Good news for those of us who try to look up the wildflowers we see. My favorite identification site is back up at http://www.missouriplants.com. This site has good pictures and descriptions of around 1000 Missouri wildflowers and plants. All you need to know is the color and leaf arrangement to look through the gallery and identify your wildflower.
Silene stellata W.T. Aiton
June to September N Family: Caryophyllaceae
Flower: The open white flower has a swollen calyx surrounded by five green sepals behind it. The five petals are narrow where they join it then flare out into deeply fringed fans. The stamens and pistil are on a green bulge of ovary in the center. Open groups or panicles of flowers are on long petioles from several slender flower stalks branching off the end of the main stem.
Leaf: The stem leaves are in whorls of four sessile leaves. The leaves are triangular with the bases meeting around the stem then tapering to a sharp point. There is a prominent midvein.
Stem: The unbranched stem is green and hairy. The stem forms a plum colored knob on top of each leaf node. Several flower stalks go off near the top of the stem. It can reach over three feet tall but often arches over.
Root: The perennial root is thick and branched.
Habitat: This plant likes light shade and moist soil as is found at the edges of woods, along steams, ravines and roadside ditches.
Starry Campion is easy to overlook when it struggles through surrounding vegetation. The arching flower stalks with their white flowers is what is seen first.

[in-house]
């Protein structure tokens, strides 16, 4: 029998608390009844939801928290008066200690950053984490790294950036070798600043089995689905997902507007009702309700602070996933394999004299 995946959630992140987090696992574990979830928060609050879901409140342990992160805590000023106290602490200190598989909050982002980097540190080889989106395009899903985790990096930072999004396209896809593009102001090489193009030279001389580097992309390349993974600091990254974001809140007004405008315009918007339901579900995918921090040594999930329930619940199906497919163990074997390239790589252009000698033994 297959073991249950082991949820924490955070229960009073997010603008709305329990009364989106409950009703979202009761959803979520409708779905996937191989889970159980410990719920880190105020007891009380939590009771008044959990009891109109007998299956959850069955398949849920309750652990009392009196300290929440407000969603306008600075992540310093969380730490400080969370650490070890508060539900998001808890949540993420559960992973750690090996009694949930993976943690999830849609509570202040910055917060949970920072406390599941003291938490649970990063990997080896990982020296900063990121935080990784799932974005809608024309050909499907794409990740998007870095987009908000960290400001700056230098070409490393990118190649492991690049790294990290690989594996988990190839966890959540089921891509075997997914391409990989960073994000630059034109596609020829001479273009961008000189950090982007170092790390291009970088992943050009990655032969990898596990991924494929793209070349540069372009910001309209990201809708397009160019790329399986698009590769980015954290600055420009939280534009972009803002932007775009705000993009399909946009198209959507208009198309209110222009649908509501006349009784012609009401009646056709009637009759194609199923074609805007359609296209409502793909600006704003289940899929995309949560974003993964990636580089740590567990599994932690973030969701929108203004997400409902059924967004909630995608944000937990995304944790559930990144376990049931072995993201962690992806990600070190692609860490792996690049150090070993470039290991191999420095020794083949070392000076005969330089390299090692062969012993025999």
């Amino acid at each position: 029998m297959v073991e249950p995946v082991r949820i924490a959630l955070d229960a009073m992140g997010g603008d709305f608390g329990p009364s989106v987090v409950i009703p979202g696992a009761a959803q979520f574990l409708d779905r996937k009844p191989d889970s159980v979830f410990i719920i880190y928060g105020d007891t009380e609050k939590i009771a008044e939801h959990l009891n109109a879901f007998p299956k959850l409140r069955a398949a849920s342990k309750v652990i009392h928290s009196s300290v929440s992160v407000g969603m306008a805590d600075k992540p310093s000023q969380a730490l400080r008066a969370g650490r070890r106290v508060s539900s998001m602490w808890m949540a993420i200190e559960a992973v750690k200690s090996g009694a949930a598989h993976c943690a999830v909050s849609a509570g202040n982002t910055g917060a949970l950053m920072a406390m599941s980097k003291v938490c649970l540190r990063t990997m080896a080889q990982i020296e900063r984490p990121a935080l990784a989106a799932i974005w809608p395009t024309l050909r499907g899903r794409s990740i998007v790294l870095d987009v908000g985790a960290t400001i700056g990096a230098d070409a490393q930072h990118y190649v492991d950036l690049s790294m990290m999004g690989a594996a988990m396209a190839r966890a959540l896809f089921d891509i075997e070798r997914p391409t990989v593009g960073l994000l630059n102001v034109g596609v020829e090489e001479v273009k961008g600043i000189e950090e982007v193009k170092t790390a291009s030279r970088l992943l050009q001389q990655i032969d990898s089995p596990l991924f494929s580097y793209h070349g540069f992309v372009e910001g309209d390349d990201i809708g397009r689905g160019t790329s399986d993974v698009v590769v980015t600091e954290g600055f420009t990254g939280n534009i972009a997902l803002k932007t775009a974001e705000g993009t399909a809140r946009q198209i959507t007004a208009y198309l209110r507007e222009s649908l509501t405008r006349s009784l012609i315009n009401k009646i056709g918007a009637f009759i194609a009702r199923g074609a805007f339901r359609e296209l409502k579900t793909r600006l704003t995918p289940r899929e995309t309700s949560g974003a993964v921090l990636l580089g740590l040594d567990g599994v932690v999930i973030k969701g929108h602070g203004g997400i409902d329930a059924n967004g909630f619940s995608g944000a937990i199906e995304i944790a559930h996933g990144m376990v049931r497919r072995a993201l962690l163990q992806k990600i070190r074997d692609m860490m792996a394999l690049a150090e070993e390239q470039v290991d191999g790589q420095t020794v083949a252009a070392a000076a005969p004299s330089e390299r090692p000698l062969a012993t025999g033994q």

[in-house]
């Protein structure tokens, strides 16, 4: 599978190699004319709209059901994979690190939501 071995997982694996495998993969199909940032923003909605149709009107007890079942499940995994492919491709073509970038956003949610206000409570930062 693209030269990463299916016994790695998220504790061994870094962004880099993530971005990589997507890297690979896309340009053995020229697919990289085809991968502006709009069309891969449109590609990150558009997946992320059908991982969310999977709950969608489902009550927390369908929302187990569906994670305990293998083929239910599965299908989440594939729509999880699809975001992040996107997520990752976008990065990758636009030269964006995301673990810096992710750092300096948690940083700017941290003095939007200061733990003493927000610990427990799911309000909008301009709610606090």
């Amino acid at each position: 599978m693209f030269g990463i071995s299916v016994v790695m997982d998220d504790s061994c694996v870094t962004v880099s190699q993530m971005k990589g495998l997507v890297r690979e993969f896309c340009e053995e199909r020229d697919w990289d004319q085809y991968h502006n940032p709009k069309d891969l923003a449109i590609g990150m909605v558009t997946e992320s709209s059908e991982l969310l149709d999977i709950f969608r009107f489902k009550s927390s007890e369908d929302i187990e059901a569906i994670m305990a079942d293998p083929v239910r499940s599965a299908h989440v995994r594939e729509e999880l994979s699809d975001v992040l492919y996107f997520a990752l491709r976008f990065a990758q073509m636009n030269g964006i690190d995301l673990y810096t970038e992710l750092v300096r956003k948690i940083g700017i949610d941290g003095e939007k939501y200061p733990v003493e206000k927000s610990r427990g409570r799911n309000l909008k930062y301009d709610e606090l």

In more open and favored places the growing stalk raises curiosity. It is stout and grows straight up three to four feet. The whorls of four leaves surround the stem at intervals. On top of each whorl is a swollen reddish knob making the whole appear as though constructed in pieces.
The flowers are easy to identify because of the five white fringed fans held stiffly out from a light green urn as long as the petals. The flowers don’t open at the same time but overlap enough to put on a display. They open late in the day to attract moths for pollination and close in a day or two unless the weather is hot and closes them sooner.
New stalks and flowers are produced over the summer as long as the plant remains in the shade and gets sufficient moisture. In the wild the stems are gradually buried by slender vines twining their way up. By the end of summer only the flower stalks and flowers still stick out to show where the plant is growing.
Like other flowers in the Pink family, Starry Campion is easy to grow, slow to become established but puts on a large show in a few years. Each taproot can put out several stems so the effect is massed in a clump.